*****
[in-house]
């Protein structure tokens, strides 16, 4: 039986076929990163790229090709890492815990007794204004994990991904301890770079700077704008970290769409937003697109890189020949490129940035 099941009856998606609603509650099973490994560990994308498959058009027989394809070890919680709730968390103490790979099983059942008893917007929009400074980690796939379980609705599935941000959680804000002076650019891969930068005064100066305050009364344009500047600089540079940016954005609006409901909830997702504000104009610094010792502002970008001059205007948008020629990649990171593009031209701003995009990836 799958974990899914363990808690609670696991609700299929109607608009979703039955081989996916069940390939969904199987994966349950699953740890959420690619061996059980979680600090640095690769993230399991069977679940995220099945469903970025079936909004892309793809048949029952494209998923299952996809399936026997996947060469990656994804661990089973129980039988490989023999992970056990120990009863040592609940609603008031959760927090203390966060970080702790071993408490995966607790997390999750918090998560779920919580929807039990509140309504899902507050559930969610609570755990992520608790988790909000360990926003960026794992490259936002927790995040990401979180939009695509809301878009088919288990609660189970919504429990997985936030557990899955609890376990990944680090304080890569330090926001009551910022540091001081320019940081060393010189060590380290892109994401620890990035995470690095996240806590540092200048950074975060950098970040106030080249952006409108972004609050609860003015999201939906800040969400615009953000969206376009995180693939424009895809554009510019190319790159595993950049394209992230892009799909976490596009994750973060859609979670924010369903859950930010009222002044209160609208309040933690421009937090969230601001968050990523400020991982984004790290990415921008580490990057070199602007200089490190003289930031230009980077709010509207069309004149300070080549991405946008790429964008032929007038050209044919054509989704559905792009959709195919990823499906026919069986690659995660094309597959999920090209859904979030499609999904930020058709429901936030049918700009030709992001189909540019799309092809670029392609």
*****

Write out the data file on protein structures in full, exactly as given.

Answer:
[in-house]
């Protein structure tokens, strides 16, 4: 039986076929990163790229090709890492815990007794204004994990991904301890770079700077704008970290769409937003697109890189020949490129940035 099941009856998606609603509650099973490994560990994308498959058009027989394809070890919680709730968390103490790979099983059942008893917007929009400074980690796939379980609705599935941000959680804000002076650019891969930068005064100066305050009364344009500047600089540079940016954005609006409901909830997702504000104009610094010792502002970008001059205007948008020629990649990171593009031209701003995009990836 799958974990899914363990808690609670696991609700299929109607608009979703039955081989996916069940390939969904199987994966349950699953740890959420690619061996059980979680600090640095690769993230399991069977679940995220099945469903970025079936909004892309793809048949029952494209998923299952996809399936026997996947060469990656994804661990089973129980039988490989023999992970056990120990009863040592609940609603008031959760927090203390966060970080702790071993408490995966607790997390999750918090998560779920919580929807039990509140309504899902507050559930969610609570755990992520608790988790909000360990926003960026794992490259936002927790995040990401979180939009695509809301878009088919288990609660189970919504429990997985936030557990899955609890376990990944680090304080890569330090926001009551910022540091001081320019940081060393010189060590380290892109994401620890990035995470690095996240806590540092200048950074975060950098970040106030080249952006409108972004609050609860003015999201939906800040969400615009953000969206376009995180693939424009895809554009510019190319790159595993950049394209992230892009799909976490596009994750973060859609979670924010369903859950930010009222002044209160609208309040933690421009937090969230601001968050990523400020991982984004790290990415921008580490990057070199602007200089490190003289930031230009980077709010509207069309004149300070080549991405946008790429964008032929007038050209044919054509989704559905792009959709195919990823499906026919069986690659995660094309597959999920090209859904979030499609999904930020058709429901936030049918700009030709992001189909540019799309092809670029392609």